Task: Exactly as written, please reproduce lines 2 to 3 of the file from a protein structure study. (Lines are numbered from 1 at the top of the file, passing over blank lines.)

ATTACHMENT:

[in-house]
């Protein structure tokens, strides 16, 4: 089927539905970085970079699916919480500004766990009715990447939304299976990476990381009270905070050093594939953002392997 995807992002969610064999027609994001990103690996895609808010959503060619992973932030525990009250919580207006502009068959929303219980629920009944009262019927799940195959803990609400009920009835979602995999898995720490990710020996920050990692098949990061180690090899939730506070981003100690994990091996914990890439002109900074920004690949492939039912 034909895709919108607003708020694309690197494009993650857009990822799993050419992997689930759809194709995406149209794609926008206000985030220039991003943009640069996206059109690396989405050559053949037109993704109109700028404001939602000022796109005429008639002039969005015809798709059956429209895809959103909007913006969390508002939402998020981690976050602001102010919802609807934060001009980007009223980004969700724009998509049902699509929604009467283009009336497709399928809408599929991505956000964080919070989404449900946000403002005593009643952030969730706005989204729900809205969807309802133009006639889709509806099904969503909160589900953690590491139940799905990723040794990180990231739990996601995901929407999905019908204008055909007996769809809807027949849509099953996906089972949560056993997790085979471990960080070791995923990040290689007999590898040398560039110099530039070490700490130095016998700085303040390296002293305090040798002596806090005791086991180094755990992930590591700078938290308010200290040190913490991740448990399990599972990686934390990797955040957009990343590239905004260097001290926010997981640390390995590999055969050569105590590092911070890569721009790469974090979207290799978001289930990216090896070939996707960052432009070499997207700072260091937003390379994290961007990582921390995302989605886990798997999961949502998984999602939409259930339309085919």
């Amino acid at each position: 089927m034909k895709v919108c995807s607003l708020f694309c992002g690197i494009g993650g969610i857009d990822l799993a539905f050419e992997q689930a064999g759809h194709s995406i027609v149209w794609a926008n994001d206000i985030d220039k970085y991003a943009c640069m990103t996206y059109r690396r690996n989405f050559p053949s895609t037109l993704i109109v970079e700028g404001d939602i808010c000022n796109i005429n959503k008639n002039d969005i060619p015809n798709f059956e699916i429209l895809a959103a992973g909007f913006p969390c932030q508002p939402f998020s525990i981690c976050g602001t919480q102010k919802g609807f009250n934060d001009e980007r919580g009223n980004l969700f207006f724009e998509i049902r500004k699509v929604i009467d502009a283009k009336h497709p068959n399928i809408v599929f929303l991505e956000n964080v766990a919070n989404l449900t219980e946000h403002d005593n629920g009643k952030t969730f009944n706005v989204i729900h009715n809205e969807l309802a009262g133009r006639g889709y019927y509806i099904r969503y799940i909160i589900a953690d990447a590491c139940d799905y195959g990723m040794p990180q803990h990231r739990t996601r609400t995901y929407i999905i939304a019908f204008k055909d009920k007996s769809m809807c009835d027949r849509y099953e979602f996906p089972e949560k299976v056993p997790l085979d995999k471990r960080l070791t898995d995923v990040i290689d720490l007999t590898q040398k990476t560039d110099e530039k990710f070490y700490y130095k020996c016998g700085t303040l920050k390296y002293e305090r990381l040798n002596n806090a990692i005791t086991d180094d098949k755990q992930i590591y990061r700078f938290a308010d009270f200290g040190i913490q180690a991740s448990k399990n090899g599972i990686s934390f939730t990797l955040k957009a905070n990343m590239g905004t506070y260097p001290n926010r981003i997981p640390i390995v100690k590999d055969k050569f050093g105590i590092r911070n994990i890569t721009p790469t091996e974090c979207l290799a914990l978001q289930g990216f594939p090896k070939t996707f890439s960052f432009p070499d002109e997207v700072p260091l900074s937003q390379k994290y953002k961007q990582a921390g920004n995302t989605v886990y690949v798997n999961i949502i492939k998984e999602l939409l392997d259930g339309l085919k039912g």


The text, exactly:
């Protein structure tokens, strides 16, 4: 089927539905970085970079699916919480500004766990009715990447939304299976990476990381009270905070050093594939953002392997 995807992002969610064999027609994001990103690996895609808010959503060619992973932030525990009250919580207006502009068959929303219980629920009944009262019927799940195959803990609400009920009835979602995999898995720490990710020996920050990692098949990061180690090899939730506070981003100690994990091996914990890439002109900074920004690949492939039912 034909895709919108607003708020694309690197494009993650857009990822799993050419992997689930759809194709995406149209794609926008206000985030220039991003943009640069996206059109690396989405050559053949037109993704109109700028404001939602000022796109005429008639002039969005015809798709059956429209895809959103909007913006969390508002939402998020981690976050602001102010919802609807934060001009980007009223980004969700724009998509049902699509929604009467283009009336497709399928809408599929991505956000964080919070989404449900946000403002005593009643952030969730706005989204729900809205969807309802133009006639889709509806099904969503909160589900953690590491139940799905990723040794990180990231739990996601995901929407999905019908204008055909007996769809809807027949849509099953996906089972949560056993997790085979471990960080070791995923990040290689007999590898040398560039110099530039070490700490130095016998700085303040390296002293305090040798002596806090005791086991180094755990992930590591700078938290308010200290040190913490991740448990399990599972990686934390990797955040957009990343590239905004260097001290926010997981640390390995590999055969050569105590590092911070890569721009790469974090979207290799978001289930990216090896070939996707960052432009070499997207700072260091937003390379994290961007990582921390995302989605886990798997999961949502998984999602939409259930339309085919």
């Amino acid at each position: 089927m034909k895709v919108c995807s607003l708020f694309c992002g690197i494009g993650g969610i857009d990822l799993a539905f050419e992997q689930a064999g759809h194709s995406i027609v149209w794609a926008n994001d206000i985030d220039k970085y991003a943009c640069m990103t996206y059109r690396r690996n989405f050559p053949s895609t037109l993704i109109v970079e700028g404001d939602i808010c000022n796109i005429n959503k008639n002039d969005i060619p015809n798709f059956e699916i429209l895809a959103a992973g909007f913006p969390c932030q508002p939402f998020s525990i981690c976050g602001t919480q102010k919802g609807f009250n934060d001009e980007r919580g009223n980004l969700f207006f724009e998509i049902r500004k699509v929604i009467d502009a283009k009336h497709p068959n399928i809408v599929f929303l991505e956000n964080v766990a919070n989404l449900t219980e946000h403002d005593n629920g009643k952030t969730f009944n706005v989204i729900h009715n809205e969807l309802a009262g133009r006639g889709y019927y509806i099904r969503y799940i909160i589900a953690d990447a590491c139940d799905y195959g990723m040794p990180q803990h990231r739990t996601r609400t995901y929407i999905i939304a019908f204008k055909d009920k007996s769809m809807c009835d027949r849509y099953e979602f996906p089972e949560k299976v056993p997790l085979d995999k471990r960080l070791t898995d995923v990040i290689d720490l007999t590898q040398k990476t560039d110099e530039k990710f070490y700490y130095k020996c016998g700085t303040l920050k390296y002293e305090r990381l040798n002596n806090a990692i005791t086991d180094d098949k755990q992930i590591y990061r700078f938290a308010d009270f200290g040190i913490q180690a991740s448990k399990n090899g599972i990686s934390f939730t990797l955040k957009a905070n990343m590239g905004t506070y260097p001290n926010r981003i997981p640390i390995v100690k590999d055969k050569f050093g105590i590092r911070n994990i890569t721009p790469t091996e974090c979207l290799a914990l978001q289930g990216f594939p090896k070939t996707f890439s960052f432009p070499d002109e997207v700072p260091l900074s937003q390379k994290y953002k961007q990582a921390g920004n995302t989605v886990y690949v798997n999961i949502i492939k998984e999602l939409l392997d259930g339309l085919k039912g």